Using industrial innovation to improve air quality in our daily lives
Paul Dawson, Dyson’s Vice President of Health and Beauty, spoke to Hospital Times Editor David Duffy about why this iconic company has decided to take on air pollution and how it is uniquely placed to do so.
According to the European Heart Journal, 98 deaths in every 100,000 in the UK can now be attributed to inhaled pollutant chemicals. At a time when healthcare systems across the world are seeking to address social determinants of health, air pollution is of critical importance.
The UK Government announced a funding boost at the start of September to tackle both outside and indoor air pollution, but experts continue to debate whether these funds are enough. The extent to which the public are informed about air pollution affecting their daily lives is also a worry.
“It is certainly a concern for us that people don’t truly understand the impact these pollutants have on our daily lives,” says Paul. “Currently, the funding available for medical research on the issue is not enough. To say that we are poisoning ourselves is a strong word, but that is what is happening.” Industry, as well as Government, has a responsibility to mitigate this issue and Dyson has already sought to provide its own unique answers.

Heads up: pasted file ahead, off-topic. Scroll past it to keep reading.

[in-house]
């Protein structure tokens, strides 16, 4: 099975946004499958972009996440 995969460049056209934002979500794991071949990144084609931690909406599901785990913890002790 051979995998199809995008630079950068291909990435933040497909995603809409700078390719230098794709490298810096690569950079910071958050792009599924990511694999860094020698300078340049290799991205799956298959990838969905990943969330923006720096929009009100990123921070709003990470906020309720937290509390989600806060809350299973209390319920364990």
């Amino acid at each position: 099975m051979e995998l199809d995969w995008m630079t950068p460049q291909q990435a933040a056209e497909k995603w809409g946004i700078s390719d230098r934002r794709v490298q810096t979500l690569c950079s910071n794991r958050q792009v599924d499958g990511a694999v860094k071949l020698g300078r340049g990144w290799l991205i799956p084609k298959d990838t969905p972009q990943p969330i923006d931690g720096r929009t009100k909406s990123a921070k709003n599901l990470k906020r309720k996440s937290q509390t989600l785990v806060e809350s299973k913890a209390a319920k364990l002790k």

Why air pollution?
Engineers from Dyson have been researching clean air technologies for over two decades, but the company’s practical focus on air pollution originated in China. Citizens from the world’s largest population have become incredibly engaged with understanding air pollution and how it effects their lives. Few can blame them. Looking at the smog that currently resides over Shanghai paints an alarming picture of what intense and sustained industrial activity has done to local air quality.